New 3D printing capabilities in Adobe Photoshop
- January 20, 2014
Adobe is adding new functions to Photoshop Creative Cloud software that let users create and edit designs for 3D printing.
Adobe (Nasdaq:ADBE) today unveiled new 3D printing capabilities in Adobe Photoshop CC. As part of a major update to Adobe Creative Cloud, the new 3D printing capabilities integrated in Photoshop CC enable its members to easily build, refine, preview, prepare and print 3D designs. The update will be available for free for all Creative Cloud members today.
This is the first first time 3D printing support has been added to a mainstream creative tool like Photoshop, says Adobe product manager Andy Lauta. "This is going to be an exciting opportunity for our consumer base. And it's going to have a big impact on 3D printing industry as well."
Last year, Microsoft introduced 3D printing support to Windows 8.1, but the 3D API in Windows 8.1 expects a well-formed model. Now Adobe wants to make a model printable.
Lauta said that Adobe had identified a "software gap" in the 3D printing process. "The problem is that these models — the meshes, the 3D meshes that these different tools create — actually have many flaws and if you try to print those models right as they exist to these various printers you're going to see failures," Lauta said. Photoshop incorporates tools to identify problems with 3D meshes, he said.
While you could always create basic 3D models in Photoshop, Adobe, however, isn't the most powerful 3D modeling tool. Obviously the company wants Photoshop to be closer to a finishing tool — you bring in models from a third-party tool and then finish them in Photoshop. By adding tools like automated mesh repair and support structure generation, Adobe wants to make printing a model easy. It also allows you to add colors and textures or choose materials to personalize your model. When you hit Print, Photoshop CC will let you preview what your design will look like based on the printer and materials you've chosen.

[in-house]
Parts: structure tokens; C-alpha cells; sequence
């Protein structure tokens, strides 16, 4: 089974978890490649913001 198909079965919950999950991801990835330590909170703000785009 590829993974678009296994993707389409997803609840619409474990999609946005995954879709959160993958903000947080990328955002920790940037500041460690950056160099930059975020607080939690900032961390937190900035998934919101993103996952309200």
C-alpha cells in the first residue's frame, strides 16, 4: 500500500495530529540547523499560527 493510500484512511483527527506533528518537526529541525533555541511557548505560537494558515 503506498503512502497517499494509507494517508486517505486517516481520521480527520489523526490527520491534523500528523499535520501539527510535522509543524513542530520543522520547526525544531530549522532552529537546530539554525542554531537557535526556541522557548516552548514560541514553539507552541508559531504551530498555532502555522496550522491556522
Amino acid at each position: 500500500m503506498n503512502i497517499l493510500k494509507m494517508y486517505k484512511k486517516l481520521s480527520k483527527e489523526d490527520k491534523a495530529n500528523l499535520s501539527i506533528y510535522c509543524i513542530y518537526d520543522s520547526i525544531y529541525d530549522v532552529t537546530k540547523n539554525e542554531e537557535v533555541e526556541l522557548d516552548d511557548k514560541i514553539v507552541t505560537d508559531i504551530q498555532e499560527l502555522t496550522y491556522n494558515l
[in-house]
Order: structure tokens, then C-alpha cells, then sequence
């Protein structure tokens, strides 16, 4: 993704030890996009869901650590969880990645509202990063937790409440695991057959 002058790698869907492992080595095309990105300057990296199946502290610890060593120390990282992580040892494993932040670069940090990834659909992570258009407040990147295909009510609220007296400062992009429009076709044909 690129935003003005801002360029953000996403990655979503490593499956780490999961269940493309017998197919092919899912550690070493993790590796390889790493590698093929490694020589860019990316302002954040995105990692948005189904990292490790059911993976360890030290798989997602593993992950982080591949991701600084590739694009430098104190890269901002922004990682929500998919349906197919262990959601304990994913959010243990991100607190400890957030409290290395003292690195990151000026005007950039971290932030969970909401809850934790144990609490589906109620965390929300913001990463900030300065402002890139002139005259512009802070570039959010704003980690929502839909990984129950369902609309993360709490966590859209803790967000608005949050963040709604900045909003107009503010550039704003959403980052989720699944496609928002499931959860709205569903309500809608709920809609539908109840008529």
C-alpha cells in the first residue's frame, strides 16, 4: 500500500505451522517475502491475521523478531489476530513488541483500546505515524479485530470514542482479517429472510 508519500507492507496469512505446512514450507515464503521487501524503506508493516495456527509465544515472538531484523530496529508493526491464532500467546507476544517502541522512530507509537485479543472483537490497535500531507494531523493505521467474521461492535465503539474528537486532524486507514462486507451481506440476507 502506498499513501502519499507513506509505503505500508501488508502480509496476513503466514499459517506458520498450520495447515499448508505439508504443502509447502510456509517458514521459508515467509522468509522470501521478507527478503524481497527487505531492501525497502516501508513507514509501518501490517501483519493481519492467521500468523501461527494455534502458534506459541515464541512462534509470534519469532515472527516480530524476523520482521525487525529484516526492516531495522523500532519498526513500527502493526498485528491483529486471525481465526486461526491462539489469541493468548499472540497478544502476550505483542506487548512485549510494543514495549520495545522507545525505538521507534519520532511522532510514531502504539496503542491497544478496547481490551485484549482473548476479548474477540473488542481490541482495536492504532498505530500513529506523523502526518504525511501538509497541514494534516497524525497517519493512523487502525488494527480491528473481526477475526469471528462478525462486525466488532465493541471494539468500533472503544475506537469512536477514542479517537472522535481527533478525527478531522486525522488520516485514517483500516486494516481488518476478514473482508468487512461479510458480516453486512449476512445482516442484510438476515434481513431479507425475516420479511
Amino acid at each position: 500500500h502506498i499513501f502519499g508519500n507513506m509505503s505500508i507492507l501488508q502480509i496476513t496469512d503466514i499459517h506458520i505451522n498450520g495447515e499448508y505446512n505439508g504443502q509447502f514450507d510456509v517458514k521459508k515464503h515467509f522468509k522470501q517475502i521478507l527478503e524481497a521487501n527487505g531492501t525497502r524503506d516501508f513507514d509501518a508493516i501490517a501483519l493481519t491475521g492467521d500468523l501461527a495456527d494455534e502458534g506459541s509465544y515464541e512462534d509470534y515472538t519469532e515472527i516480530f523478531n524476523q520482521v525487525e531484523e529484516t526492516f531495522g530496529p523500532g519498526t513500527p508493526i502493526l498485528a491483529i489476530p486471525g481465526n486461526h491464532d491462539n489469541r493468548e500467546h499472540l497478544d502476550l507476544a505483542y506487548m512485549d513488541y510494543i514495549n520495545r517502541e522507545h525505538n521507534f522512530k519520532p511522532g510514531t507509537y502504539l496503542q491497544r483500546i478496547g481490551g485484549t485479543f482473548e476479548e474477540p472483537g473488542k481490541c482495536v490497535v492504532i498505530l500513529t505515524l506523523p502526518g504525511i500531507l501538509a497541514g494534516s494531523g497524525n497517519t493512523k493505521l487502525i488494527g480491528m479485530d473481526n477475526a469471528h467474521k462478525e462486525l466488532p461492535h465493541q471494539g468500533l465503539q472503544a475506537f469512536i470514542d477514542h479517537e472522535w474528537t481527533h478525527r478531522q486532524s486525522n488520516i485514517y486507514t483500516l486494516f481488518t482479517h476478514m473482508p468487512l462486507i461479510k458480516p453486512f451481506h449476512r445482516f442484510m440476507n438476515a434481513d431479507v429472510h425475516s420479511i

"We aren't envisioning Photoshop to compete with other models, but — similar role to what the platform does in the creative workplace — it will be a finishing tool to create and edit," Lauta said.
"It takes the hard part out of 3D printing," Lauta added. "What you see on the screen will be what's printed in 3D." Photoshop now supports a range of 3D printers and 3D printing services. With today's release of Photoshop CC, designs can be printed to a locally connected 3D printer or via built-in access to popular online 3D print services.
Photoshop CC supports the popular desktop 3D printers including the MakerBot Replicator 2 and also supports the full range of high quality materials available on Shapeways, including ceramics, metals, and full color sandstone. Photoshop will even estimate the price for these prints and provide users with previews based on the color and material that users choose. Other services and printers will be added over time.
Additionally, Photoshop users can now directly upload their 3D models to the Sketchfab 3D publishing service, and embed them in their Behance profile using Sketchfab's interactive 3D viewer.
The update is free for Adobe Creative Cloud members ($49.99 a month), Creative Cloud app members ($19.99 each month) and CS3 customers ($9.99). You can also try it out by downloading Photoshop for a free 30-day trial period. Adobe has now 1.4 million users and this move could draw more users to its Creative Cloud suite.
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